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January 2010
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The big lie

Prohibitionists use a lot of deceit and misdirection to further their cause (in fact, the drug czar is required by law to lie). What else have they got? Any kind of clear analysis of all the facts will show that ending prohibition in some way is the only thing that makes sense.

The biggest lie, however, is the one where they say they’re doing it because they care about the safety of people.

Just from the broad outlines of prohibition, you can immediately see that isn’t true — from the violence in Mexico and our streets to the overdose deaths of people afraid to seek help.

But it goes beyond that. The sado-moralists who dominate prohibition legislation want extra assurance that people will die (or at least be harmed in some way).

So they oppose needle exchange (yes, even voluntary non-taxpayer supported ones), despite the fact that all studies show that needle exchange saves lives without increasing or encouraging drug use.

They oppose providing Narcan kits (which can stop overdoses from being fatal) to heroin users.

They oppose reality-based education on drugs (or sex, for that matter) because they’d rather have kids die than know the truth.

That’s right — it’s not just in drug policy that these sado-moralists thrive. I was astonished to learn that in some cities possession of condoms can be used against you as evidence of prostitution. How absurd, and how wrong, is that? To set up a system where they are essentially encouraging sex workers to not carry condoms.

That’s sado-moralism, all right. And we’ve got way too much of it in this country.

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13 comments to The big lie

  • jhelion

    I think also the prohibs enjoy inflicting a sick vengeance upon those with whom they don’t agree – they don’t want social harm reduction, they want punishment at any cost. They argue that they don’t want to pay for potential “druggies” health problems, but have no problem paying for the bullets and battering rams.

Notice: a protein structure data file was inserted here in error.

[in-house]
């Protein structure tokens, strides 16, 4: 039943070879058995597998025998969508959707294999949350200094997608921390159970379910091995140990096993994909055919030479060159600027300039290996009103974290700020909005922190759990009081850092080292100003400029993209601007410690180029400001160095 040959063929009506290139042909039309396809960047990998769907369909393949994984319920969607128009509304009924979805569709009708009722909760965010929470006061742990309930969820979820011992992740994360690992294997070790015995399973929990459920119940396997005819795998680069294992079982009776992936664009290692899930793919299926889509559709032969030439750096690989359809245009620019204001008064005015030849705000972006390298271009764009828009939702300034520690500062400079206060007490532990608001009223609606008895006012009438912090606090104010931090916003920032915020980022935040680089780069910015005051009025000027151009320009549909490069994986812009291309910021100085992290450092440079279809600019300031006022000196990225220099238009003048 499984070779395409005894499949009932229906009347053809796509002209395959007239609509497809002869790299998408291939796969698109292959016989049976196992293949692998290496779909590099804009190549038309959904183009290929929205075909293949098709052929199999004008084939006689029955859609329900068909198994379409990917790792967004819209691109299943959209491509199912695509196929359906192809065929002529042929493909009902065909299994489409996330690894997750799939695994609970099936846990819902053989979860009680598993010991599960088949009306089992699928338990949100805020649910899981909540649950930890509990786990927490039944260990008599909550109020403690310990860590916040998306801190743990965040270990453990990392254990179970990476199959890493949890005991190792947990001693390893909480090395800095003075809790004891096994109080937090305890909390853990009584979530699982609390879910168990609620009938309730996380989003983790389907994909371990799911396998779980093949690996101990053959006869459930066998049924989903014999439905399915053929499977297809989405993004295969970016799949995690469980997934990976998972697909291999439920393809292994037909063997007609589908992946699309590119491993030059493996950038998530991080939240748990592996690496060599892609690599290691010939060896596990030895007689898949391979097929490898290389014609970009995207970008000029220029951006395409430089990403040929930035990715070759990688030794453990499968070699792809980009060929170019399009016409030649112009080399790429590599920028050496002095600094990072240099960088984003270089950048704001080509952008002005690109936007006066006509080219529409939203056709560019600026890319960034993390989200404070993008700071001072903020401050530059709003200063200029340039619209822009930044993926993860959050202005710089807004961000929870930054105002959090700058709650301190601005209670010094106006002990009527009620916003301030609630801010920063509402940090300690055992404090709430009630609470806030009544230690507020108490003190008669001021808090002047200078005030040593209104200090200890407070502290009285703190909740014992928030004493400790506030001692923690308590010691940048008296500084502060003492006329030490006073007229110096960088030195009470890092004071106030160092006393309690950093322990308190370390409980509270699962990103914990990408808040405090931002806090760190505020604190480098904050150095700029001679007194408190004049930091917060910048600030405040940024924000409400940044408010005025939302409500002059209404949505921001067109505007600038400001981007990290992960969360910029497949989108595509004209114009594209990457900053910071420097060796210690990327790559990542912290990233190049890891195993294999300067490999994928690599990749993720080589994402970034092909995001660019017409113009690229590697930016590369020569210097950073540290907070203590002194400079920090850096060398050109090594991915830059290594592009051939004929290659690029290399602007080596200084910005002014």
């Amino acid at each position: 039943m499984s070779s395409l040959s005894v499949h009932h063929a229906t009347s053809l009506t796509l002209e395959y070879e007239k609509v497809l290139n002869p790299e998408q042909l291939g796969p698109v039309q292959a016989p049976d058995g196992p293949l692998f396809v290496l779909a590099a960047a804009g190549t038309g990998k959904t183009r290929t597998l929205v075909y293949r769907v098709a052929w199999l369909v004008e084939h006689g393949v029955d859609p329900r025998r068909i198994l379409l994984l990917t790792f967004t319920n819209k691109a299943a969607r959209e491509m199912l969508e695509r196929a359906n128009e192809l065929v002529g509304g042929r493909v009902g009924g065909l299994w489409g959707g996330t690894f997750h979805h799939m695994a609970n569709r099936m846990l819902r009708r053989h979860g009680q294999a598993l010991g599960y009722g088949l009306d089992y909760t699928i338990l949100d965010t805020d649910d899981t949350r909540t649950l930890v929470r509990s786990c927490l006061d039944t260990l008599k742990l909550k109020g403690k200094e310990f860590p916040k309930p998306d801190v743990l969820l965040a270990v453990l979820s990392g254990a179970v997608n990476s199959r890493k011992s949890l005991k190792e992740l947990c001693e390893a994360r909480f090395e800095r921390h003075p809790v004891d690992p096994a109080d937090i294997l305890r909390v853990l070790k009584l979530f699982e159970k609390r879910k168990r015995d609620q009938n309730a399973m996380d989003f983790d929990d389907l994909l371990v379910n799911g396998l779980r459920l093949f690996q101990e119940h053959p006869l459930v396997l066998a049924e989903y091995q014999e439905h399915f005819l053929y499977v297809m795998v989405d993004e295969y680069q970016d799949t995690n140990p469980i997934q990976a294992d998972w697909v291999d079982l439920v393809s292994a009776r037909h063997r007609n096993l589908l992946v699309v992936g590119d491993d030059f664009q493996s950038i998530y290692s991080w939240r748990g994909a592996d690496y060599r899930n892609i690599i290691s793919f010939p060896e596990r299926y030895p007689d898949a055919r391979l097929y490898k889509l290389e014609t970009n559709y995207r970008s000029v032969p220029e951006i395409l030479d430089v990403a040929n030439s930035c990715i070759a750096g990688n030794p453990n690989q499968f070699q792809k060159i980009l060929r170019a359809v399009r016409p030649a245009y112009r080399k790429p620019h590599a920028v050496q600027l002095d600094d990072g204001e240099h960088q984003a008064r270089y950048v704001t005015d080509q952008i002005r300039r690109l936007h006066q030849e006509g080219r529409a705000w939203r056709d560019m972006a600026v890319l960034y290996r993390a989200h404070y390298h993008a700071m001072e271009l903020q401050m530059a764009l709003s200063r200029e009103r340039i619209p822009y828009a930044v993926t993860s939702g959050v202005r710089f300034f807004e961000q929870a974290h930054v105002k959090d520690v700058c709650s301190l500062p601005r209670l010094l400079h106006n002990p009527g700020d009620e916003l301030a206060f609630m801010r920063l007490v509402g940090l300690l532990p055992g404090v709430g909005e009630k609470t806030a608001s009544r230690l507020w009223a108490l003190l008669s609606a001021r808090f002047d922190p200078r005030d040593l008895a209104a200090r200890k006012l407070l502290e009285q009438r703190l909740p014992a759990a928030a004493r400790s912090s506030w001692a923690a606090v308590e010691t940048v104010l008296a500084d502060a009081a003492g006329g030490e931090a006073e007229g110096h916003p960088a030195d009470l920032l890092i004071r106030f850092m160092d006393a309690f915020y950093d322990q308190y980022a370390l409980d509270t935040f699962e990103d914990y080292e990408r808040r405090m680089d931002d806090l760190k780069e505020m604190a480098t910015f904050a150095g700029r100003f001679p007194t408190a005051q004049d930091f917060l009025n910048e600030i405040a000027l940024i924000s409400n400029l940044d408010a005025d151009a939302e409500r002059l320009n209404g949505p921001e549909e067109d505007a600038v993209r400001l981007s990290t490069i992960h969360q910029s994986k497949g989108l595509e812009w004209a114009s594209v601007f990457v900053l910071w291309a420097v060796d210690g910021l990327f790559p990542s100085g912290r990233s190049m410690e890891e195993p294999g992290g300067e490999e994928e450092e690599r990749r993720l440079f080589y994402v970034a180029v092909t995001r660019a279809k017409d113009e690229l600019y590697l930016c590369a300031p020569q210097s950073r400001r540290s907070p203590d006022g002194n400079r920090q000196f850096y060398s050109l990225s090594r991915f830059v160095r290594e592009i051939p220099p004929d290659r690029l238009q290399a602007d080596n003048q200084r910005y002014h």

• claygooding

    The biggest shortage we have in this country is legislators with common sense and down to earth people in our congress. But how do we fix this. The only people that can get enough money to pay 3 million dollars in election funds for a $100 thousand dollar a year are the people willing to sell their soul to big business to raise the money. Or they were born with a silver spoon in their mouth and don’t have the slightest idea what working for a living means,so how do they know what is best for the vast majority of American citizens. All they know is to continue keeping
    the rich rich,and the poor in prison.

  • claygooding

    left out job behind a year,,,,oops

  • DavesNotHere

    Good article here today.

    http://www.seattlepi.com/connelly/414149_joel13.html?source=rss

    The Doctor treating hard-drug patients makes the point that all of his patients were abused as children. Drug dependence typically isn’t their biggest problem, just a symptom. But all we know how to do is lock people in cages to “help” them and “keep them safe”. That’s sado-moralism alright.

    Nothing is solved or improved, but the control freaks feel better about themselves because they punished someone and made them suffer instead of actually helping them.

  • rick boston